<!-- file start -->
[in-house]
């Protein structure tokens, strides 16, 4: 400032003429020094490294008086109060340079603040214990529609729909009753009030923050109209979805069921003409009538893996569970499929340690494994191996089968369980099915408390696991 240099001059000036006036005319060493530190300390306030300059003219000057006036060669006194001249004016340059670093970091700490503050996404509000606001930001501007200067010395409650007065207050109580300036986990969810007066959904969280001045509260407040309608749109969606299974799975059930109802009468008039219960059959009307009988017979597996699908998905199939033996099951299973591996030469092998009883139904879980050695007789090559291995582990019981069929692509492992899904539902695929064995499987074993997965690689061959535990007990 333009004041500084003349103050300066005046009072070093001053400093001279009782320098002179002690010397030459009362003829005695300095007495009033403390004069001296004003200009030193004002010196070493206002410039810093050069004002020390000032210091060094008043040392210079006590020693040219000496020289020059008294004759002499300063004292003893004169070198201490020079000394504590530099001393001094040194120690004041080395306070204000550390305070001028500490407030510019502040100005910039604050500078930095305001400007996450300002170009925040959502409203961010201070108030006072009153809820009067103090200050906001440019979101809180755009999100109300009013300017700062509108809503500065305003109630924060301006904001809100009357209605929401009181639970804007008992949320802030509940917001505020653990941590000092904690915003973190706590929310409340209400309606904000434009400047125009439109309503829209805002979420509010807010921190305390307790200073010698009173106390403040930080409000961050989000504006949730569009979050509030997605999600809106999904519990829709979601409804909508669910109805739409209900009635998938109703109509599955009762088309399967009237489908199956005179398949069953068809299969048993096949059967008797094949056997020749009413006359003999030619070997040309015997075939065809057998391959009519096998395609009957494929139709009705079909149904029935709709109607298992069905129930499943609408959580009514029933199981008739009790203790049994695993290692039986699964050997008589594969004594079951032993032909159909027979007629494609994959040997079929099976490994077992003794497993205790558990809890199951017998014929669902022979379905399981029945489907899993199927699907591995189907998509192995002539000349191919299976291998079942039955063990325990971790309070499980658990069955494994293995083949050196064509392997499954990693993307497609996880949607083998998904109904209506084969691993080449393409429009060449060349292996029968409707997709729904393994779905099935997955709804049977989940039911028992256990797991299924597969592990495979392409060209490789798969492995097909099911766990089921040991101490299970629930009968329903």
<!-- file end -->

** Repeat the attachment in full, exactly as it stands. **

[in-house]
């Protein structure tokens, strides 16, 4: 400032003429020094490294008086109060340079603040214990529609729909009753009030923050109209979805069921003409009538893996569970499929340690494994191996089968369980099915408390696991 240099001059000036006036005319060493530190300390306030300059003219000057006036060669006194001249004016340059670093970091700490503050996404509000606001930001501007200067010395409650007065207050109580300036986990969810007066959904969280001045509260407040309608749109969606299974799975059930109802009468008039219960059959009307009988017979597996699908998905199939033996099951299973591996030469092998009883139904879980050695007789090559291995582990019981069929692509492992899904539902695929064995499987074993997965690689061959535990007990 333009004041500084003349103050300066005046009072070093001053400093001279009782320098002179002690010397030459009362003829005695300095007495009033403390004069001296004003200009030193004002010196070493206002410039810093050069004002020390000032210091060094008043040392210079006590020693040219000496020289020059008294004759002499300063004292003893004169070198201490020079000394504590530099001393001094040194120690004041080395306070204000550390305070001028500490407030510019502040100005910039604050500078930095305001400007996450300002170009925040959502409203961010201070108030006072009153809820009067103090200050906001440019979101809180755009999100109300009013300017700062509108809503500065305003109630924060301006904001809100009357209605929401009181639970804007008992949320802030509940917001505020653990941590000092904690915003973190706590929310409340209400309606904000434009400047125009439109309503829209805002979420509010807010921190305390307790200073010698009173106390403040930080409000961050989000504006949730569009979050509030997605999600809106999904519990829709979601409804909508669910109805739409209900009635998938109703109509599955009762088309399967009237489908199956005179398949069953068809299969048993096949059967008797094949056997020749009413006359003999030619070997040309015997075939065809057998391959009519096998395609009957494929139709009705079909149904029935709709109607298992069905129930499943609408959580009514029933199981008739009790203790049994695993290692039986699964050997008589594969004594079951032993032909159909027979007629494609994959040997079929099976490994077992003794497993205790558990809890199951017998014929669902022979379905399981029945489907899993199927699907591995189907998509192995002539000349191919299976291998079942039955063990325990971790309070499980658990069955494994293995083949050196064509392997499954990693993307497609996880949607083998998904109904209506084969691993080449393409429009060449060349292996029968409707997709729904393994779905099935997955709804049977989940039911028992256990797991299924597969592990495979392409060209490789798969492995097909099911766990089921040991101490299970629930009968329903």